MS Diagnoses and a New Beginning

Most, if not all of us, have traveled down this mystery journey asking "what is happening to us physically." Our road varies as our bodies react so differently making this trip challenging and frustrating. Even more concerning, is how puzzling it can be for our medical professionals to determine the cause.

Adjustment became my standard

Our road can be a short one, or a long frustrating and challenging one. Like most, when my symptom’s advanced, I contributed the loss of rhythm, balance, vision, to growing older and the bodies decline in physical ability. Like some of us, I would adjust, and my adjustment would then become my standard.
In 2004, it became very apparent to me that it was not natural aging. I finally decided it was time to seek medical help and determine what was happening. My decision began a five-year journey of research and unusual diagnoses at the end.

My diagnoses journey

My first stop was a visit to my Family Doctor to discuss what I have been experiencing. Our discussion defined several test and specialist to determine the cause of my lightheadedness, vision blurriness balance issues, and strange feeling in both legs. Our approach would include visiting an ENT, Ophthalmologist, my Cardiologist and a Neurologist.

More tests

Test results from the ENT determined there were issues with my eye tracking and a left ear signal loss. Ear signal loss might very well cause my balance problem. Encouraging news, I thought, we may have found a piece to the puzzle.
Next, I visited my Ophthalmologist. After a few tests, he suspected optic neuritis had occurred at some point in the past, and Uhthoffs syndrome could cause my vision blurriness. Again, test results were encouraging, we may figure this out. Over the next three years, I completed my visit with a Physical therapist for balance and inner ear issues. A cardiologist for possible blood pressure and blood oxygen levels due to my AFIB. Next, off to the Neurologist who discovered neuropathy in both legs. Several Brain MRI's which indicated "all clear." Then, maybe it was vitamin B12 level, so off for a year of B12 injections. All to no avail and back to square one.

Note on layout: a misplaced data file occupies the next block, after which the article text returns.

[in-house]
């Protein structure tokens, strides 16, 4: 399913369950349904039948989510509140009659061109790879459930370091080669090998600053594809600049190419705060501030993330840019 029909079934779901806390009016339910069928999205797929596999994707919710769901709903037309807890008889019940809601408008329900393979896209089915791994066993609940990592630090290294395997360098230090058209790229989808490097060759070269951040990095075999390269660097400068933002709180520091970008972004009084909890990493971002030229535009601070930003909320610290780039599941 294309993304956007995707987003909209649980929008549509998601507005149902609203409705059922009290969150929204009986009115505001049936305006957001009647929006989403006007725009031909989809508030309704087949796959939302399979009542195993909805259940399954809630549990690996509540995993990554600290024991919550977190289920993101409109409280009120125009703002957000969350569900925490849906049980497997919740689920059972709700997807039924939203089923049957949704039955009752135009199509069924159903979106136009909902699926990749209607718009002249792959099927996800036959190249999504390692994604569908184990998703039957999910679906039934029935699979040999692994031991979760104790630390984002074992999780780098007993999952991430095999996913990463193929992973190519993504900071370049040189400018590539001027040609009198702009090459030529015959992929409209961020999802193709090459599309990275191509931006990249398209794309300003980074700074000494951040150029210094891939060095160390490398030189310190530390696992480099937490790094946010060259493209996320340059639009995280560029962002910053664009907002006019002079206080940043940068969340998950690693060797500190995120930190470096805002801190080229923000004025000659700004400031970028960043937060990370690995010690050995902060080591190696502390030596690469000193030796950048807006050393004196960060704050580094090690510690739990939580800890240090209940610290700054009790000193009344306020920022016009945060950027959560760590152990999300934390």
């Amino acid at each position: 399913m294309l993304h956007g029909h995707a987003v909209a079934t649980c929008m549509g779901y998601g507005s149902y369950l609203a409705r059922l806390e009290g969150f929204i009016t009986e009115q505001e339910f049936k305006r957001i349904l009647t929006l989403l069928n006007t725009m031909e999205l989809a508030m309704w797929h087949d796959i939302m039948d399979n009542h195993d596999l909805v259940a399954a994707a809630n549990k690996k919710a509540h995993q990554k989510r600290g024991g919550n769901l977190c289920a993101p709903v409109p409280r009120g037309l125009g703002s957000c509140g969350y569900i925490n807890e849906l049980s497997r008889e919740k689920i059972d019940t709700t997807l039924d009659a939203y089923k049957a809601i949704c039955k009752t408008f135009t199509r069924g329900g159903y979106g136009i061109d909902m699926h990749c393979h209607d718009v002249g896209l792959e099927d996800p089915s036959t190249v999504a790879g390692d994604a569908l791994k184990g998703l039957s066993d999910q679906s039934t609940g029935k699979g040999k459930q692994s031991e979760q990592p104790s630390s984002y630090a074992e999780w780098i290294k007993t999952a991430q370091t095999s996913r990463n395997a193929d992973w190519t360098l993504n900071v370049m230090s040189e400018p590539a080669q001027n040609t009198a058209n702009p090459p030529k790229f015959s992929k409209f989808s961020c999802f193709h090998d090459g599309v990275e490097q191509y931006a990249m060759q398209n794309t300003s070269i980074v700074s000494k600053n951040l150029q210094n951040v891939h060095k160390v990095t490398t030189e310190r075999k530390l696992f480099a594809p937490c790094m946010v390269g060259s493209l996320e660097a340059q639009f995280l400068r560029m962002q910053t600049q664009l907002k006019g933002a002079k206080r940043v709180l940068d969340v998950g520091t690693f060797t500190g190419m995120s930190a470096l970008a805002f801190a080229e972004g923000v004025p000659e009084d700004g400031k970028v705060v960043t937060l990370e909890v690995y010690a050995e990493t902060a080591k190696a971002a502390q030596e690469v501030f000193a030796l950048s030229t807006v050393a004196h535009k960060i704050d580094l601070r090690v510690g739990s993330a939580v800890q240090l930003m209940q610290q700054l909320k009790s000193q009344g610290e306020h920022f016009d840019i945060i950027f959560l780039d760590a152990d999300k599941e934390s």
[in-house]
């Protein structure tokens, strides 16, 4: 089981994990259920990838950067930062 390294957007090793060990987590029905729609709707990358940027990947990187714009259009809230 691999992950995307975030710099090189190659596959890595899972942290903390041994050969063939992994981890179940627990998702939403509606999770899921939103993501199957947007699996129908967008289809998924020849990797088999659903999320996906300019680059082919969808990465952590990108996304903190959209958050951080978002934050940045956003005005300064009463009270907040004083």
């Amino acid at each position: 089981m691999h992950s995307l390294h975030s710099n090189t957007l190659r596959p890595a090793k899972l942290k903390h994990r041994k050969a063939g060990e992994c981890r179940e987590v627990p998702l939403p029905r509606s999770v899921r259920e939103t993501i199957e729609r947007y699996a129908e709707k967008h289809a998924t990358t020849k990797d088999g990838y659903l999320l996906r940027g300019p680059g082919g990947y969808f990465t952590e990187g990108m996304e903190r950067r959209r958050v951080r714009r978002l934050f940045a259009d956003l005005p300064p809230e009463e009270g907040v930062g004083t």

Learning about MS

While discussing my test results with a friend, she suggested I talk to her cousin who has similar physical challenges After a lengthy discussion comparing physical changes, he mentioned a diagnosis of MS fifteen years ago. Having no knowledge of what MS was, how it occurs, I read as much about MS as I could.

Making a plan

After learning about MS, I ordered copies of my last six years of medical records. The first step was organizing my visits, test and test results chronologically. I then researched each symptom and linked the sign either to or not to MS. Surprisingly, eighty percent of my symptoms could be associated with MS. Keep in mind, my MRI’s were clear or apparently clear per the radiologist.

At that point, I scheduled an appointment with my Neurologist. I discussed my research and MS. He agreed my symptoms were similar. However, he was sure it was not MS. We discussed various test to rule out MS and decided a spinal tap would be best.

Finally, a diagnosis